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Minorities now represent the majority of the student body at APU, but are university leaders completely satisfied?

Azusa Pacific University was first established March 3, 1899. A group of men and women, led by President Mary A. Hill, gathered to form the Training School for Christian Workers. Fast forward to the fall of 2015, where the university reached a historic milestone, when minority students became the majority (52 percent) of traditional undergraduate students on campus.

Each year the enrollment of people from various ethnic backgrounds continues to surge.

President Jon Wallace appreciates that APU is becoming a more diverse community, but wants students and faculty to fully embrace the multicultural environment at APU.

“I have to be honest, that percent that indicates that majority of students at APU are people of color is less important than the character of the university, and how we fully include and appreciate diversity,” Wallace said.

Historically, APU has been considered a predominantly Caucasian university. In fact, as of last year, White-Caucasian students made up 41 percent of the traditional undergraduate population.

“So a percent indicates the number of students of color on your campus, but I don’t think it’s a good reflection of, is your campus truly a place where students of color feel welcome,” Wallace said.

President Wallace has had to issue several statements this school year on hate-crimes that have occurred on campus. Several African-American students have been the target of these racially-motivated attacks. Two of the incidents occurred with someone spelling out the “N-word” in dirt on the victim’s vehicles.

The last incident transpired when the “N-word” was written in permanent marker across the victim’s car.

“Tensions of culture and society are present here. I think what’s unique about APU, is that we are committed to addressing that,” Wallace said.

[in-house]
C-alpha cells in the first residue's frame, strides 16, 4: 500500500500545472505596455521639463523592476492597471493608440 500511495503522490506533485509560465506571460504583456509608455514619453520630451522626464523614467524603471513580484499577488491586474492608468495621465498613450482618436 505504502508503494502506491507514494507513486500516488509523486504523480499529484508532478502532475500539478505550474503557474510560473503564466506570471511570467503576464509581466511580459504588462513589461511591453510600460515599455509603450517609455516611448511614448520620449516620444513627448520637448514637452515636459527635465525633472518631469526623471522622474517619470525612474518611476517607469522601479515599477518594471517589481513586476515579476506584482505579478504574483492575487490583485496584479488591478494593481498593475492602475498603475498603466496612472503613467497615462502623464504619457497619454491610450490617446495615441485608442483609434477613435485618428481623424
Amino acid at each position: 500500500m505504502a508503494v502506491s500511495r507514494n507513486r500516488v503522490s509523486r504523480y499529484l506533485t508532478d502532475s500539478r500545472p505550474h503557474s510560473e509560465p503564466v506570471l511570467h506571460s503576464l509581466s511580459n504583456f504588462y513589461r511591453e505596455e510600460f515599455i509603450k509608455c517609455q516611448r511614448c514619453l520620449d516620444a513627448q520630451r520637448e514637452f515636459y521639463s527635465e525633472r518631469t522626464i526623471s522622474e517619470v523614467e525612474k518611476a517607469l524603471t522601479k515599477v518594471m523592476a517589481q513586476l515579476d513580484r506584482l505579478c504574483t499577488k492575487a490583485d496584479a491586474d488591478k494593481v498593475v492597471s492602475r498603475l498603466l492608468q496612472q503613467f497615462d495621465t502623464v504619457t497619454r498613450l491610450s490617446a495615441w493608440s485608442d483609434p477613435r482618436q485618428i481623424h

Chris Olson, Executive Director of Institutional Research, puts together the stats that display the demographics of APU. Olson doesn’t just see value in crunching the numbers, but in making sense of it as well.

“It’s not necessarily about the number of students on campus, but what does it mean to be a Student of Color here at APU,” Olson said. “How can the campus environment be conducive to everybody succeeding?”

Nevertheless, each of the last three years’ undergraduate full-time freshman enrollment of minorities has gradually increased at APU. In the fall of 2014, minority freshmen represented 50.8 percent of all first year freshman. In 2015, freshman minorities rose to 52 percent and in 2016 that number increased to 53 percent.

Hispanics make up largest part of minority students at APU, with a total of 1,784 traditional full-time undergraduate students last year. Asian Americans represented nine percent of the undergraduate student body, and students of two or more races made up eight percent.

“Pretty soon the Latino community is going to be the majority in California. So that ought to be reflected in our enrollments,” Wallace said.